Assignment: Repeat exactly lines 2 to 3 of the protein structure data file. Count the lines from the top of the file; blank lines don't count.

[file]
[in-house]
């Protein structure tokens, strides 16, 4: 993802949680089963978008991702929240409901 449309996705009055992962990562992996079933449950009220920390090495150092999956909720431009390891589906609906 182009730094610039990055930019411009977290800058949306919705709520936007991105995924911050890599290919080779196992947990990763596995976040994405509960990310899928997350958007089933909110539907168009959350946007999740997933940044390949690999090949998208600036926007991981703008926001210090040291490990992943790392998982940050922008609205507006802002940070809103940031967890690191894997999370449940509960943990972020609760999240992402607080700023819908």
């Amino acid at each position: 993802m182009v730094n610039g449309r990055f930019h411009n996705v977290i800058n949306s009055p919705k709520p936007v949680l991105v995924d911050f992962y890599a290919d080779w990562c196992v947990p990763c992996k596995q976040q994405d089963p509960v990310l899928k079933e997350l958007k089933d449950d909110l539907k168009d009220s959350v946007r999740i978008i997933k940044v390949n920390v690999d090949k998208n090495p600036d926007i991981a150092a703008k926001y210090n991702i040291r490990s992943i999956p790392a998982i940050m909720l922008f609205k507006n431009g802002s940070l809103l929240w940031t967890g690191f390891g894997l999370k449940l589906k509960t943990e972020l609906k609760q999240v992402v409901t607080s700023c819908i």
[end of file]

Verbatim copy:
């Protein structure tokens, strides 16, 4: 993802949680089963978008991702929240409901 449309996705009055992962990562992996079933449950009220920390090495150092999956909720431009390891589906609906 182009730094610039990055930019411009977290800058949306919705709520936007991105995924911050890599290919080779196992947990990763596995976040994405509960990310899928997350958007089933909110539907168009959350946007999740997933940044390949690999090949998208600036926007991981703008926001210090040291490990992943790392998982940050922008609205507006802002940070809103940031967890690191894997999370449940509960943990972020609760999240992402607080700023819908």
């Amino acid at each position: 993802m182009v730094n610039g449309r990055f930019h411009n996705v977290i800058n949306s009055p919705k709520p936007v949680l991105v995924d911050f992962y890599a290919d080779w990562c196992v947990p990763c992996k596995q976040q994405d089963p509960v990310l899928k079933e997350l958007k089933d449950d909110l539907k168009d009220s959350v946007r999740i978008i997933k940044v390949n920390v690999d090949k998208n090495p600036d926007i991981a150092a703008k926001y210090n991702i040291r490990s992943i999956p790392a998982i940050m909720l922008f609205k507006n431009g802002s940070l809103l929240w940031t967890g690191f390891g894997l999370k449940l589906k509960t943990e972020l609906k609760q999240v992402v409901t607080s700023c819908i």